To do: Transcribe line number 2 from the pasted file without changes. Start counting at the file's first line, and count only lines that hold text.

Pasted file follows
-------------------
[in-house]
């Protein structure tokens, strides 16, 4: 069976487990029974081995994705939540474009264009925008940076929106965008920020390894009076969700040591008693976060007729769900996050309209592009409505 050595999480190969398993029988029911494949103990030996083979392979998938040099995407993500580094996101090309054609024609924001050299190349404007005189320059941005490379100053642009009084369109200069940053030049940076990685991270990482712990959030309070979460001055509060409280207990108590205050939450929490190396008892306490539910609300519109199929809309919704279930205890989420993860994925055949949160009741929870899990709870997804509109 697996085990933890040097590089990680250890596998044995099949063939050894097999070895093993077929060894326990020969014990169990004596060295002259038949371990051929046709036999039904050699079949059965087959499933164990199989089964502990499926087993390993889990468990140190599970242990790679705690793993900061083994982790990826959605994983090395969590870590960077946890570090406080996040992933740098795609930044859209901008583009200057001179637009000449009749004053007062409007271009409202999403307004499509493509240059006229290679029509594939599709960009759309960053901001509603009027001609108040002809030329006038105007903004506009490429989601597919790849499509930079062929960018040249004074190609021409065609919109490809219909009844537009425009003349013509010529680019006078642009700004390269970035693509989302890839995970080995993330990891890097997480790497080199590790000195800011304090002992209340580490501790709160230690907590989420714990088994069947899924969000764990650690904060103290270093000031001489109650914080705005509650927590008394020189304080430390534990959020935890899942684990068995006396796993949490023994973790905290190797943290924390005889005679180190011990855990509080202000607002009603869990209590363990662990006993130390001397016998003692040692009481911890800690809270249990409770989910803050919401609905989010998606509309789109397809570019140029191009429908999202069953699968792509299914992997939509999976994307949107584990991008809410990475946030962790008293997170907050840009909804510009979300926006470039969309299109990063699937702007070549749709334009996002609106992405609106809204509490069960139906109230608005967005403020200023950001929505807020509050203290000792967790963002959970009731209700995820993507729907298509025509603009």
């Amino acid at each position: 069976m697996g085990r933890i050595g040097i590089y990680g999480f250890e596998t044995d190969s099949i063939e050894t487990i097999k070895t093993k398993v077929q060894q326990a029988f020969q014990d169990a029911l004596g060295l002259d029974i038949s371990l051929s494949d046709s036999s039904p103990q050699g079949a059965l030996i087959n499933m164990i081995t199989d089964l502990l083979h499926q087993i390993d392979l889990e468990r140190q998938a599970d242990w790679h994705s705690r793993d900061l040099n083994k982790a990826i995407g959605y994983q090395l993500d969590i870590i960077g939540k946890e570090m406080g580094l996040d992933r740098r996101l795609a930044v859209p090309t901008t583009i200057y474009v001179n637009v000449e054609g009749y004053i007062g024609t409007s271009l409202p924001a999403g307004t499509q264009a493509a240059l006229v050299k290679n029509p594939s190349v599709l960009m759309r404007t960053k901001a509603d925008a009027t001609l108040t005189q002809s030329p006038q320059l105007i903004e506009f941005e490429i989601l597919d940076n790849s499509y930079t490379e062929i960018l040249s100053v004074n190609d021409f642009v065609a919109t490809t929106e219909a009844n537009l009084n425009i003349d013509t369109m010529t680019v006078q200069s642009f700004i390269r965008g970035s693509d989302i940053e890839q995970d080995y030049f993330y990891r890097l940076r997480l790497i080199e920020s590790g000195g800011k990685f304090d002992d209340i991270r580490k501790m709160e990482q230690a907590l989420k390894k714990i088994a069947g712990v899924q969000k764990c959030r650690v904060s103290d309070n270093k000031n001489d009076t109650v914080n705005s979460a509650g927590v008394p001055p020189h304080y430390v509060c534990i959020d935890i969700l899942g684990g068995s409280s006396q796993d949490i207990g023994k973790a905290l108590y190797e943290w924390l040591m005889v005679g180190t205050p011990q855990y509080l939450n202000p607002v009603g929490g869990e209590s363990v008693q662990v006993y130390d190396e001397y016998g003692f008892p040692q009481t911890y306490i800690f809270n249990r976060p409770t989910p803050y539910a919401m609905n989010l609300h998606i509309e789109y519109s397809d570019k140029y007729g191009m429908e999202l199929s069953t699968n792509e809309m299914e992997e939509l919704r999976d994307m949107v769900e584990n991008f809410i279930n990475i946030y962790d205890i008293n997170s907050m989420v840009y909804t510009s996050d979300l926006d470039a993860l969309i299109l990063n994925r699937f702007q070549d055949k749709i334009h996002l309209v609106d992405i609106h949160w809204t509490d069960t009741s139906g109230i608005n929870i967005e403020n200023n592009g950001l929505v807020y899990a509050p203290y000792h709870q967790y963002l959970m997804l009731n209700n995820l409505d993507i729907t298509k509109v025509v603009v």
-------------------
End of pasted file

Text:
């Protein structure tokens, strides 16, 4: 069976487990029974081995994705939540474009264009925008940076929106965008920020390894009076969700040591008693976060007729769900996050309209592009409505 050595999480190969398993029988029911494949103990030996083979392979998938040099995407993500580094996101090309054609024609924001050299190349404007005189320059941005490379100053642009009084369109200069940053030049940076990685991270990482712990959030309070979460001055509060409280207990108590205050939450929490190396008892306490539910609300519109199929809309919704279930205890989420993860994925055949949160009741929870899990709870997804509109 697996085990933890040097590089990680250890596998044995099949063939050894097999070895093993077929060894326990020969014990169990004596060295002259038949371990051929046709036999039904050699079949059965087959499933164990199989089964502990499926087993390993889990468990140190599970242990790679705690793993900061083994982790990826959605994983090395969590870590960077946890570090406080996040992933740098795609930044859209901008583009200057001179637009000449009749004053007062409007271009409202999403307004499509493509240059006229290679029509594939599709960009759309960053901001509603009027001609108040002809030329006038105007903004506009490429989601597919790849499509930079062929960018040249004074190609021409065609919109490809219909009844537009425009003349013509010529680019006078642009700004390269970035693509989302890839995970080995993330990891890097997480790497080199590790000195800011304090002992209340580490501790709160230690907590989420714990088994069947899924969000764990650690904060103290270093000031001489109650914080705005509650927590008394020189304080430390534990959020935890899942684990068995006396796993949490023994973790905290190797943290924390005889005679180190011990855990509080202000607002009603869990209590363990662990006993130390001397016998003692040692009481911890800690809270249990409770989910803050919401609905989010998606509309789109397809570019140029191009429908999202069953699968792509299914992997939509999976994307949107584990991008809410990475946030962790008293997170907050840009909804510009979300926006470039969309299109990063699937702007070549749709334009996002609106992405609106809204509490069960139906109230608005967005403020200023950001929505807020509050203290000792967790963002959970009731209700995820993507729907298509025509603009």